I am forever asking questions here so I figured it was time to give something back . So here are some pics of the pond and the fish
I originally started with three fry last summer. We then got 6 more fish from an LFS (2 shubunkin, 2 red comets, 2 yellow comets). One of the (yellow?) comets died so we got another one a while back. One of the fry turned orange last year but then almost reverted to black again before the winter. It is now orange and I can't distinguish him from the shop fish anymore
Here is a selection of the fish all hanging around together. The brown fish is one of the fry that survived last summer and started my pond hobby off (see my profile for more info on that story!). The white one was a yellow comet, so much for the yellow!
Here is another snap of some of the fish. I had three fry last year, two of which still haven't changed colour. You can see both of them here, but it does show just how hard it is to see these fish on a normal day.
This is an end on shot of half of the pond. It looks tiny like this! You can see the two lilies, and an Arum lily. You can also see the return from the filter into the pond. The return is split into two with a Y-piece, some water pouring into the pond to help aerate it, the rest just gushes into the pond below the surface.
And last but not least, the first lily flower this year...
Thanks to everyone for their help, the pond would definitely not look so nice and the fish so healthy without your help!
I've been looking at ways to aerate my pond recently because of the hot weather. I have only had pond fish for almost a year now, so please don't consider me an expert
Firstly I would say filtration is a must for your pond.
And as for oxygen levels: There seems to be three ways to aerate the pond, 1) An air pump. A good to have on hot days I guess but the good ones seem very expensive to buy and run. Also, I couldn't find any for love nor money at various local shops last weekend, lots of people buying them in this weather I guess.
2) Water movement. A fountain or waterfall helps as the water movement helps mix oxygen into the water, and the moving surface of the pond helps too.
3) Plants. This is obviously natures way of doing things, but from what I understand it only really works in the day (and better with in sunlight). At night some (all?) of those oxygenating plants are actually sucking up oxygen out of the pond. If your fish seem to be struggling at night or first thing in the morning it might suggest "dawn depletion".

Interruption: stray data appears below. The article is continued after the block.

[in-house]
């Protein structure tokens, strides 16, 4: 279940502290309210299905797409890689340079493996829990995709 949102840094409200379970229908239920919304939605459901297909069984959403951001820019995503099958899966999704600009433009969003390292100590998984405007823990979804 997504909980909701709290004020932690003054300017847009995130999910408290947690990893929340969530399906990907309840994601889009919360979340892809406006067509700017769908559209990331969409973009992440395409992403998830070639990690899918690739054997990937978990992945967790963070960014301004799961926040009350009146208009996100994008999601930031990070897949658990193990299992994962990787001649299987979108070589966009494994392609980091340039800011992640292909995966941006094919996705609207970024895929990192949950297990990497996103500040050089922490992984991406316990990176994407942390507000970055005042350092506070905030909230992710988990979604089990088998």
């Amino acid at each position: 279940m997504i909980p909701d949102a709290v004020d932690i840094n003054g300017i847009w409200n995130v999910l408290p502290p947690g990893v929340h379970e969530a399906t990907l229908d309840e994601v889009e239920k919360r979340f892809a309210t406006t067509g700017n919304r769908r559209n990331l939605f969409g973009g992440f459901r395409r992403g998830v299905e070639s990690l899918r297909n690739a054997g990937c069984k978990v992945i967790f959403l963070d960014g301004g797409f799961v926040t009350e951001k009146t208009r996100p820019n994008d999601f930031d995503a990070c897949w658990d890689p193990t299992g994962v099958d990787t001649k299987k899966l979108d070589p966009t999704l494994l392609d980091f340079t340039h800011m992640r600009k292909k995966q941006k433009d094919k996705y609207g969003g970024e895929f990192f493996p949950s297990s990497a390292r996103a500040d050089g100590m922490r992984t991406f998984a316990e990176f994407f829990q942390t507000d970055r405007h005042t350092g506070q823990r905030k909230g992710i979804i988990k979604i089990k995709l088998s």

I have still not managed to make a waterfall for my pond. My pond is filtered, and the return water is simply poured back into the pond. This makes a small splash but could be much more effective if I could find a decent spray attachment for the pipe.
My fish don't seem to be struggling at all, but I do have a lot of greenery in the pond right now so I have bought a little fountain that I turn on over night to try and keep the aeration up.
I know your question isn't just about aeration, but I figured I could share what I have been sorting out over the last few weeks
I've never looked at muscles for my pond before, but took an interest after your post and did some searching.
They do seem to be good filters but my small 800l pond is really well filtered by pump/filter kit so I wonder if the muscle would actually find enough in the water to feed on.
From what I have read they will happily move themselves around on the base of the pond. I don't know if they will be able to climb up a steep slope back to your ledge, or even if they would want to try.
I would not add too many more fish to the pond right now, as your mature fish will soon produce fry which will hopefully survive if you keep the water quality good, and you will soon be over run with fish